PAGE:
Thursday, October 9, 2014

Think Graffiti: The Academy of the Wall

Eric Felisbret. Graffiti New York. Harry Abrams 2009.

Signal: graffiti + theory + photography. Issue #zero. September 2011.

Signal: graffiti + theory + photography. Issue #one. April 2014.
So you want to read about graffiti – and by “graffiti” you mean the form of visual expression that arose in New York City and Philadelphia in the late 1960s and early 1970 and wrote across walls world-wide by 1990. What to read? Where do you start?

The first question is a tough one, to which I’ll return in a sec. The second one is easy: Start with Mailer and Naar, The Faith of Graffiti. It was the first book about graffiti and still, as far as I know, the best. Why the best, given that the art has changed considerably since Naar’s classic photographs?

First, those photographs ARE classic. Few graffiti photos since come up to Naar’s standard, and that’s important. For photos belong inside graffiti culture and are not merely a record of and commentary on it. Second, Mailer’s text took graffiti seriously and put it in its proper context, which is that of world-wide art since the beginning of time.

After that, though, what next? Lots of possibilities, but Eric Felisbret, Graffiti New York, is one possibility, and a good one. As the title suggests, it’s an informal history of graffiti in New York City from the beginning up until not too long ago. By “informal” I mean that the book is written for a general audience and is not a formal academic history with all the conceptual apparatus that implies. Which is fine. But someday formal academic histories of graffiti are going to have to be written.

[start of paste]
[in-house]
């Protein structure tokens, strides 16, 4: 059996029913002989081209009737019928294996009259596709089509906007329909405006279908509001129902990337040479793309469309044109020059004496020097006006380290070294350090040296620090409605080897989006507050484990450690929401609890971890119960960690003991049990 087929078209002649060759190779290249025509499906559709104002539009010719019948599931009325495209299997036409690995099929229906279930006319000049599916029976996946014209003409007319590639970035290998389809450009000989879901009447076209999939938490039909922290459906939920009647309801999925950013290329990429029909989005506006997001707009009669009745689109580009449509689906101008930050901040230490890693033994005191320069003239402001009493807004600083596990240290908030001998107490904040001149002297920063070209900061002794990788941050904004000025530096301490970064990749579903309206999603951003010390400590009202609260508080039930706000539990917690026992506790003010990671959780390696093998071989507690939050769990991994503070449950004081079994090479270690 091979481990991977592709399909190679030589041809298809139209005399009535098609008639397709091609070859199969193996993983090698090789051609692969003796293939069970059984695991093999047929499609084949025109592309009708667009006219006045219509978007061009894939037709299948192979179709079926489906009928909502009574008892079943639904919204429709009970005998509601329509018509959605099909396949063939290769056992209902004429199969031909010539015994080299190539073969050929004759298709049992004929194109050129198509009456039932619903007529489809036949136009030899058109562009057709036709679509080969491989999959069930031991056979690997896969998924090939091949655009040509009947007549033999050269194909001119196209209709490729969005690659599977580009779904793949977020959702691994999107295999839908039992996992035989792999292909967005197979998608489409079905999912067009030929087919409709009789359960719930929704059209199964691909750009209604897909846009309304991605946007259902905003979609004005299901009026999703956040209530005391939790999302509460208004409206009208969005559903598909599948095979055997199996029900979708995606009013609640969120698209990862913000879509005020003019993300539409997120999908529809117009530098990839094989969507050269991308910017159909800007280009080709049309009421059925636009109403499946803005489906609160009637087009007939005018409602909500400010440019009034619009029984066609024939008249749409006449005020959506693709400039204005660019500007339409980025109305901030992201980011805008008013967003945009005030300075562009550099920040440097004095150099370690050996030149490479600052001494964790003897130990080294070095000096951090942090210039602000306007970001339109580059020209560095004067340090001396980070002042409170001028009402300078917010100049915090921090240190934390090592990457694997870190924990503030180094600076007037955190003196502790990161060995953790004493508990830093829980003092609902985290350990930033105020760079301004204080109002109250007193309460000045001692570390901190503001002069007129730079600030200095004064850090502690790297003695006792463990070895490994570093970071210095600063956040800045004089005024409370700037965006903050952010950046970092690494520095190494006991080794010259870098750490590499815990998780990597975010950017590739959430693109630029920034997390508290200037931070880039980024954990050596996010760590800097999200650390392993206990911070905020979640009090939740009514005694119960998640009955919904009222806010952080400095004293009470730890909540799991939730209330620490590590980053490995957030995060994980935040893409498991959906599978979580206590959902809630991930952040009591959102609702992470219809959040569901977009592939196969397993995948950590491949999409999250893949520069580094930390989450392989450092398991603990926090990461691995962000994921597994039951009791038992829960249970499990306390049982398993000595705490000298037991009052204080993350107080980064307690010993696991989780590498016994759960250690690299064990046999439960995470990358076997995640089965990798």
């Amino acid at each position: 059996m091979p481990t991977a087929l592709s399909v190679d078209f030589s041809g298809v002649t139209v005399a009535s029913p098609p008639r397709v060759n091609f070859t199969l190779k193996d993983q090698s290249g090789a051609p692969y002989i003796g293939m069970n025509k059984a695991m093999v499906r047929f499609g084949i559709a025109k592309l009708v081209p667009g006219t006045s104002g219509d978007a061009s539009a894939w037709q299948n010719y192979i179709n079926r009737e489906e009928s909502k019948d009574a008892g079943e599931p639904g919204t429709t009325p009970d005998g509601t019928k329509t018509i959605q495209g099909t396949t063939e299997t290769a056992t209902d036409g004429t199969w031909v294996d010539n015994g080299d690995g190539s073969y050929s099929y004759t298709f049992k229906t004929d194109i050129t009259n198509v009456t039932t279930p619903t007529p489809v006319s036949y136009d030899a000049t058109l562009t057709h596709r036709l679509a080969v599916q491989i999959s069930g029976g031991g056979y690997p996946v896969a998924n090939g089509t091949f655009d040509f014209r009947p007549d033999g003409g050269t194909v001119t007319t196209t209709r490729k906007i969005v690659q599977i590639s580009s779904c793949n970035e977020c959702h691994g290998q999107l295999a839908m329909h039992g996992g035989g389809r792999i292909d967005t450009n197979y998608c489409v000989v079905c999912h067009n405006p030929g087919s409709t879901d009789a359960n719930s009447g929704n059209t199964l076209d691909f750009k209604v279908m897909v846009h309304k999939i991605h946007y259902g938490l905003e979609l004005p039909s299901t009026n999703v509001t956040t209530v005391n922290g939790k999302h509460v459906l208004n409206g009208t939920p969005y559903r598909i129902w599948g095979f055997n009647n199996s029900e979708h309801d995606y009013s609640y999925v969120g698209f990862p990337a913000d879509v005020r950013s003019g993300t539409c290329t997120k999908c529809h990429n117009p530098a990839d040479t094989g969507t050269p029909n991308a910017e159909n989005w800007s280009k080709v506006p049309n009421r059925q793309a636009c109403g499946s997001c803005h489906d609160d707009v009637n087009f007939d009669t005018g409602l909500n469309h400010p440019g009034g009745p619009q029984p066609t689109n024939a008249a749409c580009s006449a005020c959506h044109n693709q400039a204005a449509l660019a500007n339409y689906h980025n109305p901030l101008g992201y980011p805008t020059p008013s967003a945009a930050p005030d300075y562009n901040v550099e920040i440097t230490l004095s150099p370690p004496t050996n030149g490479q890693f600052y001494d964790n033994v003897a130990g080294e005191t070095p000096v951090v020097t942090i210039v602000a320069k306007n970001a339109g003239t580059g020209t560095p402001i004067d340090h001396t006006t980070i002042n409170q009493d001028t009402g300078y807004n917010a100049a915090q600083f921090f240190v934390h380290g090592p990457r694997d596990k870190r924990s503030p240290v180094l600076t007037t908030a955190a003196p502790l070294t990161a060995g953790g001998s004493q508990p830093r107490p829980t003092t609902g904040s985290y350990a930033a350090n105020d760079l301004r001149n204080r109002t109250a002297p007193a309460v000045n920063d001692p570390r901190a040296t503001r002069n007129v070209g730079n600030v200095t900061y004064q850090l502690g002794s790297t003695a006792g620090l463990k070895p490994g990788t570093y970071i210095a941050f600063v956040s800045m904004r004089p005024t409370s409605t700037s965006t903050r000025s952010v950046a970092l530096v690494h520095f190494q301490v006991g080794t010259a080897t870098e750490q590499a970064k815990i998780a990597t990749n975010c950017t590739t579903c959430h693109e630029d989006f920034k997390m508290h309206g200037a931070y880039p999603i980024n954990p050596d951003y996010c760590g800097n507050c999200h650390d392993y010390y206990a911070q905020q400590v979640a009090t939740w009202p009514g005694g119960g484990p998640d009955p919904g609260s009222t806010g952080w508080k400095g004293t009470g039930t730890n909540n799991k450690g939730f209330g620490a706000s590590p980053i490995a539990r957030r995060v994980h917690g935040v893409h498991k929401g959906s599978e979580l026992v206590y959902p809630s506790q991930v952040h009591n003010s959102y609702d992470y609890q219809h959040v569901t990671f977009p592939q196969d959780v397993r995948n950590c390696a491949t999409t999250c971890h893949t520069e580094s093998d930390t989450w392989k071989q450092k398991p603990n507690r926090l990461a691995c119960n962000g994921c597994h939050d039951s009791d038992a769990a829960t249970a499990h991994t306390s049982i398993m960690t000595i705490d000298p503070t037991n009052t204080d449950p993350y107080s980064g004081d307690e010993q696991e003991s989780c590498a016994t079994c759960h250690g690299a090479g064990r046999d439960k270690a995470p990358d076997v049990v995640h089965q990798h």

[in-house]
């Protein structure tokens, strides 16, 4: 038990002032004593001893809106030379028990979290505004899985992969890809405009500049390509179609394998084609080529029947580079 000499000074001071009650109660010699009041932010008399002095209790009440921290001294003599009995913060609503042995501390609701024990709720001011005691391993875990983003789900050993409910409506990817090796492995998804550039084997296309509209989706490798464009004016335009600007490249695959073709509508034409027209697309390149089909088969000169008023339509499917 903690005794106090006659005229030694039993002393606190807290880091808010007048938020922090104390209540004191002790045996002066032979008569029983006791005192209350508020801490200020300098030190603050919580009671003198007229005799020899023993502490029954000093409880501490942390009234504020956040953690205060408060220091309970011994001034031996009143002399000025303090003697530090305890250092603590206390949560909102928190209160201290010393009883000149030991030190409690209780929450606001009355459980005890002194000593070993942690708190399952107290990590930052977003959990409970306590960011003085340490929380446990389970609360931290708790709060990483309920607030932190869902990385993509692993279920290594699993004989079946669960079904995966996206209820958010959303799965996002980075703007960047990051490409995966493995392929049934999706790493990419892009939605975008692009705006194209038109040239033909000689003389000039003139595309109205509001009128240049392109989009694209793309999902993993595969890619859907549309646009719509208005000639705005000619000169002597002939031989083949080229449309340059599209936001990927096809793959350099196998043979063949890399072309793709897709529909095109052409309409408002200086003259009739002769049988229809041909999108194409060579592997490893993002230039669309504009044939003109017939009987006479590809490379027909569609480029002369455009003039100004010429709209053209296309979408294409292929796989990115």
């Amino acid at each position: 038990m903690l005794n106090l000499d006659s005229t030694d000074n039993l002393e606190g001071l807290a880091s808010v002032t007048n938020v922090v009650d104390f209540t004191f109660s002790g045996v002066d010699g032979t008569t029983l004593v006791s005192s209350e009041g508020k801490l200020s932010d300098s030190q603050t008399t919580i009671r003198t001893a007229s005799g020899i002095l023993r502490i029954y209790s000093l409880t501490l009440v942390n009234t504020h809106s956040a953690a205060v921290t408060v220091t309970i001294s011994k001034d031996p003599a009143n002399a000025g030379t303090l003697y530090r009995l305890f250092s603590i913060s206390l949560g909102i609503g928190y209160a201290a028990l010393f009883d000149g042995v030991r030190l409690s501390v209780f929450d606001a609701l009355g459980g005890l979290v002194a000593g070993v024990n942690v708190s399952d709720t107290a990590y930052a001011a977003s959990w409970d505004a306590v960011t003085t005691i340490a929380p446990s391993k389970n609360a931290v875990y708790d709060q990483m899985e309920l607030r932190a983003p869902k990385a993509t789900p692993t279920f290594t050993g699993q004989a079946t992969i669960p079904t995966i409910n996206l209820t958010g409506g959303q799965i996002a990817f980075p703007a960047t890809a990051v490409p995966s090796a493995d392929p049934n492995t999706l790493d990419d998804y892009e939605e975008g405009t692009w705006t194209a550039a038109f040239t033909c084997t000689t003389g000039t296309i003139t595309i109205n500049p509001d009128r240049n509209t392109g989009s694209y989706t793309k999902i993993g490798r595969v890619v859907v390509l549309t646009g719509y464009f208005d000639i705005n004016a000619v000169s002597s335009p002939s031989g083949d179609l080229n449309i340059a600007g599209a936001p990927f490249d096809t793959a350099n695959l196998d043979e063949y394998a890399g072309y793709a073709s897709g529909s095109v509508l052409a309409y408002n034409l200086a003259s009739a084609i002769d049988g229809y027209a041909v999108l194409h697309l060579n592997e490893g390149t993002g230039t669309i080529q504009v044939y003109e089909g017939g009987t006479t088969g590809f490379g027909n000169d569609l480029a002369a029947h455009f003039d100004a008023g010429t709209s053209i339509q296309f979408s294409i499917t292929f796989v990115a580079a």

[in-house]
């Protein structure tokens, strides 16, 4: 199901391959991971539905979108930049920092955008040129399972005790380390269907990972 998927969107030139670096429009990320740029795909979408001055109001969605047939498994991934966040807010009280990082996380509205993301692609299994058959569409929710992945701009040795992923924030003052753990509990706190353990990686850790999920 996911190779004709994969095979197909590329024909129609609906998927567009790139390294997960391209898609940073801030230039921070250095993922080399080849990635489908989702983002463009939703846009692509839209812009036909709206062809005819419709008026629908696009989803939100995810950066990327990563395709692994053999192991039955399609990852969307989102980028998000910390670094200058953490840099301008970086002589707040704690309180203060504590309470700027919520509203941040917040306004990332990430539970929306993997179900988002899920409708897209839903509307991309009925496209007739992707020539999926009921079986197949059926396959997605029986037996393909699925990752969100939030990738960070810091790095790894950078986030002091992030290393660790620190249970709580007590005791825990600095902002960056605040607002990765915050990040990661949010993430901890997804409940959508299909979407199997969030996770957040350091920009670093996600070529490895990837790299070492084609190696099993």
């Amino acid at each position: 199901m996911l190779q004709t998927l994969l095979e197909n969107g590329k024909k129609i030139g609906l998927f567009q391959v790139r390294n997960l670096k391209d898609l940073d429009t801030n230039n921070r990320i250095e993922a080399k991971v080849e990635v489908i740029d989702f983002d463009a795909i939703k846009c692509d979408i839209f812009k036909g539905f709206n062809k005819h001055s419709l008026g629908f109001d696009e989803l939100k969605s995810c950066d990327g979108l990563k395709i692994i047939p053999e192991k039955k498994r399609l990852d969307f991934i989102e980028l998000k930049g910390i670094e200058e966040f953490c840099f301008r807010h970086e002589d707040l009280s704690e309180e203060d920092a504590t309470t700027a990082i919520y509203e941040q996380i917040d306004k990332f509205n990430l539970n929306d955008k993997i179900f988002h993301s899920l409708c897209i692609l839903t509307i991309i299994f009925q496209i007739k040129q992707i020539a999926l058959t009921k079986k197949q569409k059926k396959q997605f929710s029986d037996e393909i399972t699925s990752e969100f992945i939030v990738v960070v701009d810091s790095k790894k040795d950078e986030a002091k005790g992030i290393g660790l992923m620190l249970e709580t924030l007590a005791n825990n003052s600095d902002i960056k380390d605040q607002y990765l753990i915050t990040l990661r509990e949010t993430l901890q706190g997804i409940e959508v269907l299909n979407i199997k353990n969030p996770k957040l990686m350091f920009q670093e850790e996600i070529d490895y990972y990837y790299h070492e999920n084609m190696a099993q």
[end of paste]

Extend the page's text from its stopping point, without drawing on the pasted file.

As such, it presupposes little or no prior knowledge of graffiti, which is true for most of the coffee table graff books around. And, like most such books, it is skewed toward pieces, aka masterpieces, the large elaborate murals that, at their best, just look so damn! goooood.

But they aren’t all of graff, not even half, and Felisbret knows that. Graffiti New York comes with the standard features of such books, an explanation of graffiti’s major forms – tags, throwies, and pieces, a glossary (a good one, too), and quotations from the writers themselves. Since it’s about the New York scene the book has sections devoted to the five boroughs and a chapter on the gallery scene.

But perhaps its best feature is the chapter on the community, graffiti as a form of social organization. You can pick this up from the other books, but Graffiti New York gives it focal attention: the writers, crews, hubs, women, and even the cops, all are covered. This is where graffiti lives, and how it lives in the community. If you want to understand how graffiti grows and flows, and why it’s important, you need to understand the community.

Still and all, Graffiti New York fits the standard mold, and that’s a scheme that treats graffiti as, well, you know, as art, capital “A” Art. On the one hand that’s a good thing, a progressive move. It’s a move Mailer took in his text, The Faith of Graffiti, but Mailer was writing in the previous century, indeed, the previous millennium. It’s time to move on.

For as Mailer himself knew, graffiti is a critique of capital “A” Art and the social formations it emerges from. It’s the platform for a new world cultural order. Or it can be.